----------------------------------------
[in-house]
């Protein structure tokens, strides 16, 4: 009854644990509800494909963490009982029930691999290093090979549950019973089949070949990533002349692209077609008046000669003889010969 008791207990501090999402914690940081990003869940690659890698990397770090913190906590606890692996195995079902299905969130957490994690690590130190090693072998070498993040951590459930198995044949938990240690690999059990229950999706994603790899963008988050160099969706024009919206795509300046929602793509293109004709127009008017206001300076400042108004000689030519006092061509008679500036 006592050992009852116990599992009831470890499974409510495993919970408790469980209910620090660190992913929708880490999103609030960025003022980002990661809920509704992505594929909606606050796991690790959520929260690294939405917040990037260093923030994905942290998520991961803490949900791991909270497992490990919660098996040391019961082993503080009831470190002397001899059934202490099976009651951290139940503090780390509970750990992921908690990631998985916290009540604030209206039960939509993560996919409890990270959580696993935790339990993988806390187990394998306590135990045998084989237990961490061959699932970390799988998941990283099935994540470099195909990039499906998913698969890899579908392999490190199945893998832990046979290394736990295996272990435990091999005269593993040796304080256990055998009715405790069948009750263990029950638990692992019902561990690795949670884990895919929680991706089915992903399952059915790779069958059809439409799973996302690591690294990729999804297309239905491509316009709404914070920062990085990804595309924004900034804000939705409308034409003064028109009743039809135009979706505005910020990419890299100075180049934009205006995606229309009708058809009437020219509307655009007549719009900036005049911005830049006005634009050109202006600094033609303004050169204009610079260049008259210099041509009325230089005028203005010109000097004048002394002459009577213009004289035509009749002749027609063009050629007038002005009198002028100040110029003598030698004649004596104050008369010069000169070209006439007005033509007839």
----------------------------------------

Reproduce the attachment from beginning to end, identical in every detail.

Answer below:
[in-house]
């Protein structure tokens, strides 16, 4: 009854644990509800494909963490009982029930691999290093090979549950019973089949070949990533002349692209077609008046000669003889010969 008791207990501090999402914690940081990003869940690659890698990397770090913190906590606890692996195995079902299905969130957490994690690590130190090693072998070498993040951590459930198995044949938990240690690999059990229950999706994603790899963008988050160099969706024009919206795509300046929602793509293109004709127009008017206001300076400042108004000689030519006092061509008679500036 006592050992009852116990599992009831470890499974409510495993919970408790469980209910620090660190992913929708880490999103609030960025003022980002990661809920509704992505594929909606606050796991690790959520929260690294939405917040990037260093923030994905942290998520991961803490949900791991909270497992490990919660098996040391019961082993503080009831470190002397001899059934202490099976009651951290139940503090780390509970750990992921908690990631998985916290009540604030209206039960939509993560996919409890990270959580696993935790339990993988806390187990394998306590135990045998084989237990961490061959699932970390799988998941990283099935994540470099195909990039499906998913698969890899579908392999490190199945893998832990046979290394736990295996272990435990091999005269593993040796304080256990055998009715405790069948009750263990029950638990692992019902561990690795949670884990895919929680991706089915992903399952059915790779069958059809439409799973996302690591690294990729999804297309239905491509316009709404914070920062990085990804595309924004900034804000939705409308034409003064028109009743039809135009979706505005910020990419890299100075180049934009205006995606229309009708058809009437020219509307655009007549719009900036005049911005830049006005634009050109202006600094033609303004050169204009610079260049008259210099041509009325230089005028203005010109000097004048002394002459009577213009004289035509009749002749027609063009050629007038002005009198002028100040110029003598030698004649004596104050008369010069000169070209006439007005033509007839």